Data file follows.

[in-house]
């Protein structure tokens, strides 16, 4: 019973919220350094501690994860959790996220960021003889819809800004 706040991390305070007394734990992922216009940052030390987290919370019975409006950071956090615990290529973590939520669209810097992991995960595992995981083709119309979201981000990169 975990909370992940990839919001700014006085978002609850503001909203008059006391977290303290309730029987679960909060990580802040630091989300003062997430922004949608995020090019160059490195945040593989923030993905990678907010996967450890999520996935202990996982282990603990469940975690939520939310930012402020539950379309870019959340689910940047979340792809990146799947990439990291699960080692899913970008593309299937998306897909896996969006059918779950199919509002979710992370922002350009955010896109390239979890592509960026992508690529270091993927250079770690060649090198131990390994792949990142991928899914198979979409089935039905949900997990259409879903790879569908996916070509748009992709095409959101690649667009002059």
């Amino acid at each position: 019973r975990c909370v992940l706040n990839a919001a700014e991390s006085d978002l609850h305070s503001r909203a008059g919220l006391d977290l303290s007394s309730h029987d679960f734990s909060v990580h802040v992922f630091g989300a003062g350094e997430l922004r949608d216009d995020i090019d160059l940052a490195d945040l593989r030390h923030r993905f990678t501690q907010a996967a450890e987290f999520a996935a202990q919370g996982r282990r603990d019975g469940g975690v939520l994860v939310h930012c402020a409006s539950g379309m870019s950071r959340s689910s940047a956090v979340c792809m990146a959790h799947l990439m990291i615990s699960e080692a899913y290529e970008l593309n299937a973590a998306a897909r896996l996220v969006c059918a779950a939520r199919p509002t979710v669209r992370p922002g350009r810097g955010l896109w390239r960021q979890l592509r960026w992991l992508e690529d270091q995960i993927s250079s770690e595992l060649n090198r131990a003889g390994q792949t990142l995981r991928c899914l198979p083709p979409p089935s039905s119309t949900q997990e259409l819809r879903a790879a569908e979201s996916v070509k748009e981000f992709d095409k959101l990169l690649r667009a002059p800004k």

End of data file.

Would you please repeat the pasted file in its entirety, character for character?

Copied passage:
[in-house]
């Protein structure tokens, strides 16, 4: 019973919220350094501690994860959790996220960021003889819809800004 706040991390305070007394734990992922216009940052030390987290919370019975409006950071956090615990290529973590939520669209810097992991995960595992995981083709119309979201981000990169 975990909370992940990839919001700014006085978002609850503001909203008059006391977290303290309730029987679960909060990580802040630091989300003062997430922004949608995020090019160059490195945040593989923030993905990678907010996967450890999520996935202990996982282990603990469940975690939520939310930012402020539950379309870019959340689910940047979340792809990146799947990439990291699960080692899913970008593309299937998306897909896996969006059918779950199919509002979710992370922002350009955010896109390239979890592509960026992508690529270091993927250079770690060649090198131990390994792949990142991928899914198979979409089935039905949900997990259409879903790879569908996916070509748009992709095409959101690649667009002059």
């Amino acid at each position: 019973r975990c909370v992940l706040n990839a919001a700014e991390s006085d978002l609850h305070s503001r909203a008059g919220l006391d977290l303290s007394s309730h029987d679960f734990s909060v990580h802040v992922f630091g989300a003062g350094e997430l922004r949608d216009d995020i090019d160059l940052a490195d945040l593989r030390h923030r993905f990678t501690q907010a996967a450890e987290f999520a996935a202990q919370g996982r282990r603990d019975g469940g975690v939520l994860v939310h930012c402020a409006s539950g379309m870019s950071r959340s689910s940047a956090v979340c792809m990146a959790h799947l990439m990291i615990s699960e080692a899913y290529e970008l593309n299937a973590a998306a897909r896996l996220v969006c059918a779950a939520r199919p509002t979710v669209r992370p922002g350009r810097g955010l896109w390239r960021q979890l592509r960026w992991l992508e690529d270091q995960i993927s250079s770690e595992l060649n090198r131990a003889g390994q792949t990142l995981r991928c899914l198979p083709p979409p089935s039905s119309t949900q997990e259409l819809r879903a790879a569908e979201s996916v070509k748009e981000f992709d095409k959101l990169l690649r667009a002059p800004k």